Your toilet bowl fills to a predetermined water level based on the inherent design of that particular model. Flushing the toilet releases water from the fill tank into the bowl to force it to drain through a pipe in the floor to empty the toilet of the waste inside it along with water already standing in the bowl. The water level will get higher following the flush as the tank refills the bowl and the water supply line refills the tank. Several reasons explain why the tank or bowl level rises higher than usual.
Adjusted Ball Valve
The ball valve or float valve located inside the toilet's tank is responsible for turning the supply of water on and off to allow the toilet to fill to the desired level. The floating ball rises on a lever until the water level reaches a height that causes the attached lever to shut off the water supply to the toilet. Adjusting this valve causes the water level in the tank to get higher.
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Some models have an adjustment screw that allows for a higher water level, while others can be adjusted by simply bending the lever arm upward to make the float ball higher in the tank, therefore allowing more water to enter prior to shut off.
If you wish to save water each time you flush the toilet, trick the toilet into thinking it has more water in the tank than it actually does. This is done by water displacement. Some people use a brick, carefully placed in the tank away from the mechanical parts of the toilet to displace the water, making the level rise with a smaller amount of water. Other options include using a plastic bottle weighted with pebbles or sand and filled with water to accomplish the same task.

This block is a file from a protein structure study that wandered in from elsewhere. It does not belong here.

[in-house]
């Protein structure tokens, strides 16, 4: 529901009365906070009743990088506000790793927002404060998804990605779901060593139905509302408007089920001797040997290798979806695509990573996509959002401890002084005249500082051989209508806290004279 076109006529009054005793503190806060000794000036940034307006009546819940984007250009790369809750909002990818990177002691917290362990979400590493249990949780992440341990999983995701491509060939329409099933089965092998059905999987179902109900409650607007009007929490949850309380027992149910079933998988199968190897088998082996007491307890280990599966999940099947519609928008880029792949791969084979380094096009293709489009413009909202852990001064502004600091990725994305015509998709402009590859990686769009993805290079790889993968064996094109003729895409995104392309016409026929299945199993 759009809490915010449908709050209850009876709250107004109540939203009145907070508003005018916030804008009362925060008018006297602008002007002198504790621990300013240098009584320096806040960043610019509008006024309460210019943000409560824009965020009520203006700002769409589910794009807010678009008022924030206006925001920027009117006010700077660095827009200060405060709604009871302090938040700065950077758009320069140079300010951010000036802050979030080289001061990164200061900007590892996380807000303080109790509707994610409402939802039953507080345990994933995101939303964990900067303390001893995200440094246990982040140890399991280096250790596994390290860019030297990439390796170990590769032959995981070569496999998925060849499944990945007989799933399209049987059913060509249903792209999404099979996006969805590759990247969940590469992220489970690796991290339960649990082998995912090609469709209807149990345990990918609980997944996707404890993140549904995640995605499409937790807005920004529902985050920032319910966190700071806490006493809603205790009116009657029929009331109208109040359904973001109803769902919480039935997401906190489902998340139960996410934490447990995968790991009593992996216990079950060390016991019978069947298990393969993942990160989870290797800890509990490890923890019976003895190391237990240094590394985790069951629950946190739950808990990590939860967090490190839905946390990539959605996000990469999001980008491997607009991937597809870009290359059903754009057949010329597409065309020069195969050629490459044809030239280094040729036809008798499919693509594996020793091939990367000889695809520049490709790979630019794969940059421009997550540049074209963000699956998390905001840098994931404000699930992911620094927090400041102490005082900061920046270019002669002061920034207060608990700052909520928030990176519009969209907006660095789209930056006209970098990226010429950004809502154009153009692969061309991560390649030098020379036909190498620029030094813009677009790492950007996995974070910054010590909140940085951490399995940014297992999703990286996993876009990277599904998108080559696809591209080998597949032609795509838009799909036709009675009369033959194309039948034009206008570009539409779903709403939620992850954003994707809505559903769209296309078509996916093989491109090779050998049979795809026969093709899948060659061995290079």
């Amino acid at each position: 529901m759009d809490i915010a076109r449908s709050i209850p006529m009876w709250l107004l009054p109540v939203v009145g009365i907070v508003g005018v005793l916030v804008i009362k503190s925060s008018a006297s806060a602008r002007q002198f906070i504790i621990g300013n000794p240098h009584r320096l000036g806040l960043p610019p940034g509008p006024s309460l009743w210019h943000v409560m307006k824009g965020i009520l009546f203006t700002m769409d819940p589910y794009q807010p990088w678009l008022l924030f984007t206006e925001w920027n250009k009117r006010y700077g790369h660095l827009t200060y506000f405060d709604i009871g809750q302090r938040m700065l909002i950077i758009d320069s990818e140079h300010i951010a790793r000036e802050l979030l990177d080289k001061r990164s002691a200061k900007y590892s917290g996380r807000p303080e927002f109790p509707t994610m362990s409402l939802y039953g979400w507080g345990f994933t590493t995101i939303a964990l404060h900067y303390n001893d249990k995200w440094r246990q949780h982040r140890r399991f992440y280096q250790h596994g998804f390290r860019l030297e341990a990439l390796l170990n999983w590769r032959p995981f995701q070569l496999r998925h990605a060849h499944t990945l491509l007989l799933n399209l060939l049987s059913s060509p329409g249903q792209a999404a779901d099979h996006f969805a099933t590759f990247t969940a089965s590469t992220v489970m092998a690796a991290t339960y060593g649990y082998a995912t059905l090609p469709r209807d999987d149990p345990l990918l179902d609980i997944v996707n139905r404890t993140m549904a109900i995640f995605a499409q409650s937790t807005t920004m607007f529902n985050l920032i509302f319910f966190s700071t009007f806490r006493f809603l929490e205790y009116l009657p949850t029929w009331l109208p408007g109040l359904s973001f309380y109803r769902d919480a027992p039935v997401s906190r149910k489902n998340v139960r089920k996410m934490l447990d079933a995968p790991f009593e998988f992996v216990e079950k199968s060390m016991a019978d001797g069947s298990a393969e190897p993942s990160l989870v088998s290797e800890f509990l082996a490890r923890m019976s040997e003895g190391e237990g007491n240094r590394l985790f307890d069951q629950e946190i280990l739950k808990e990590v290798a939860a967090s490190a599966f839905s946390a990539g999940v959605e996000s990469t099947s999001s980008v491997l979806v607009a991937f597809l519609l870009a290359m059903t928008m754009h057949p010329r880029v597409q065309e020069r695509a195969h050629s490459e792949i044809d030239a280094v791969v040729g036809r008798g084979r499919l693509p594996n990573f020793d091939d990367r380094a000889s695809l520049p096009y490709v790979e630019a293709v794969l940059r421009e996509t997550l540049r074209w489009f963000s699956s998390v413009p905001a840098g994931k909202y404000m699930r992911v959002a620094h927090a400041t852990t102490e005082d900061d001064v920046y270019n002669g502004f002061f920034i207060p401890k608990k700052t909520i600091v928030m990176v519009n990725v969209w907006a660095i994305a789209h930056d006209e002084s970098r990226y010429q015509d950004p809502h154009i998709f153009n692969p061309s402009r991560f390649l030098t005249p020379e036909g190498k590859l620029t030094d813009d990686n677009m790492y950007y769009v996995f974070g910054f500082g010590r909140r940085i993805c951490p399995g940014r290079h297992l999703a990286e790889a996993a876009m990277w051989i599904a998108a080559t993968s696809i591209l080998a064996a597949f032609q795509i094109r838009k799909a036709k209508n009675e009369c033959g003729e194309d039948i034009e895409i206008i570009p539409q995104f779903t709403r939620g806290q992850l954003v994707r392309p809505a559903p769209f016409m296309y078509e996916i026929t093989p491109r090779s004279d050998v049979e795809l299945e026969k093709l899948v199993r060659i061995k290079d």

If your water is rising to a higher level in the bowl itself, it means there is something blocking the drain. A clog can be caused by excessive toilet paper, foreign objects that have been dropped in the bowl or sediment buildup in the pipes. Often a plunger will free the clog and allow the water to freely flow out and return the water to its proper level. A toilet snake may also be used to clear more serious clogs in the pipes. Failure to clear a clog will result in overflowing and a big mess in your bathroom.
Full Septic Tank
If your toilets are backing up with dirty, rising water levels you may also notice tub drains and sinks doing the same. If this is the case, then you may have a serious septic tank problem. This backup could mean that the septic tank is full and is unable to drain properly through the leach lines. Assuming there is no blockage in the main line of the home, the problem is likely in the tank itself. This will prevent wastewater from leaving the lines in the home. When this happens, the water has nowhere to go except back where it came from. Toilet levels will rise and may not subside until work has been done to fix the septic tank.